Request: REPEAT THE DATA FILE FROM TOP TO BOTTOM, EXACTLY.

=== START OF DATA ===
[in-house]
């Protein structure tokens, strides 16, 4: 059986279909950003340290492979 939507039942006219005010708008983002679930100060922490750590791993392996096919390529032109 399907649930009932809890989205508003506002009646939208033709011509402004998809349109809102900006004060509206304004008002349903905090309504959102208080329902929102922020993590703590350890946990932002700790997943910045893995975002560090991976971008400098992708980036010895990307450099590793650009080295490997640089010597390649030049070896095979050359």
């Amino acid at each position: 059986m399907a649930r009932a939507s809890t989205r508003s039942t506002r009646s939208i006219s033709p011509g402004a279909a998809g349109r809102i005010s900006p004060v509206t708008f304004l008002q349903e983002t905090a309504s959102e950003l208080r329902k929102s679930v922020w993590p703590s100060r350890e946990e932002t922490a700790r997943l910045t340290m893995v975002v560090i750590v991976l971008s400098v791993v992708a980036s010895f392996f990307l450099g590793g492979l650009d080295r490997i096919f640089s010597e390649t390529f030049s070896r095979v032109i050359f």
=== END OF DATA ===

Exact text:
[in-house]
């Protein structure tokens, strides 16, 4: 059986279909950003340290492979 939507039942006219005010708008983002679930100060922490750590791993392996096919390529032109 399907649930009932809890989205508003506002009646939208033709011509402004998809349109809102900006004060509206304004008002349903905090309504959102208080329902929102922020993590703590350890946990932002700790997943910045893995975002560090991976971008400098992708980036010895990307450099590793650009080295490997640089010597390649030049070896095979050359």
């Amino acid at each position: 059986m399907a649930r009932a939507s809890t989205r508003s039942t506002r009646s939208i006219s033709p011509g402004a279909a998809g349109r809102i005010s900006p004060v509206t708008f304004l008002q349903e983002t905090a309504s959102e950003l208080r329902k929102s679930v922020w993590p703590s100060r350890e946990e932002t922490a700790r997943l910045t340290m893995v975002v560090i750590v991976l971008s400098v791993v992708a980036s010895f392996f990307l450099g590793g492979l650009d080295r490997i096919f640089s010597e390649t390529f030049s070896r095979v032109i050359f």